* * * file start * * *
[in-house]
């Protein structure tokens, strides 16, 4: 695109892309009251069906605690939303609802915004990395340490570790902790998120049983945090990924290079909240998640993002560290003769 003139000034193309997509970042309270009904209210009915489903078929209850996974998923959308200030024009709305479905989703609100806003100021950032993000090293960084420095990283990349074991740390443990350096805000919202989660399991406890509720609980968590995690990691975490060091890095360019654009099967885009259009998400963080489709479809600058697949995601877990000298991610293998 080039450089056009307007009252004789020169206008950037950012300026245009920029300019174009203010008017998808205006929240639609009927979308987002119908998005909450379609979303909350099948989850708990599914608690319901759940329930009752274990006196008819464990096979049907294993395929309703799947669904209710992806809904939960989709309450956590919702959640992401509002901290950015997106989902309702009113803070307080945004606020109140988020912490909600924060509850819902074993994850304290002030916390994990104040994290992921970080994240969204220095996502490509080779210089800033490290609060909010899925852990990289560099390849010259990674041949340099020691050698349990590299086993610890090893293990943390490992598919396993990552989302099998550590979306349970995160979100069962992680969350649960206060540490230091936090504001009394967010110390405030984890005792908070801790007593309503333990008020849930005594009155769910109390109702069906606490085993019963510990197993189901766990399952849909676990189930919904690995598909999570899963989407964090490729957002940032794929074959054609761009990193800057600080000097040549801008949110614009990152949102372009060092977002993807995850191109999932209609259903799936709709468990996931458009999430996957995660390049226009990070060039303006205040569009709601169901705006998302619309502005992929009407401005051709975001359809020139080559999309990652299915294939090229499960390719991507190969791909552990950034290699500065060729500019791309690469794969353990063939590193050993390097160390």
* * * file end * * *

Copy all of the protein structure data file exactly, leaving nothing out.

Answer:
[in-house]
């Protein structure tokens, strides 16, 4: 695109892309009251069906605690939303609802915004990395340490570790902790998120049983945090990924290079909240998640993002560290003769 003139000034193309997509970042309270009904209210009915489903078929209850996974998923959308200030024009709305479905989703609100806003100021950032993000090293960084420095990283990349074991740390443990350096805000919202989660399991406890509720609980968590995690990691975490060091890095360019654009099967885009259009998400963080489709479809600058697949995601877990000298991610293998 080039450089056009307007009252004789020169206008950037950012300026245009920029300019174009203010008017998808205006929240639609009927979308987002119908998005909450379609979303909350099948989850708990599914608690319901759940329930009752274990006196008819464990096979049907294993395929309703799947669904209710992806809904939960989709309450956590919702959640992401509002901290950015997106989902309702009113803070307080945004606020109140988020912490909600924060509850819902074993994850304290002030916390994990104040994290992921970080994240969204220095996502490509080779210089800033490290609060909010899925852990990289560099390849010259990674041949340099020691050698349990590299086993610890090893293990943390490992598919396993990552989302099998550590979306349970995160979100069962992680969350649960206060540490230091936090504001009394967010110390405030984890005792908070801790007593309503333990008020849930005594009155769910109390109702069906606490085993019963510990197993189901766990399952849909676990189930919904690995598909999570899963989407964090490729957002940032794929074959054609761009990193800057600080000097040549801008949110614009990152949102372009060092977002993807995850191109999932209609259903799936709709468990996931458009999430996957995660390049226009990070060039303006205040569009709601169901705006998302619309502005992929009407401005051709975001359809020139080559999309990652299915294939090229499960390719991507190969791909552990950034290699500065060729500019791309690469794969353990063939590193050993390097160390």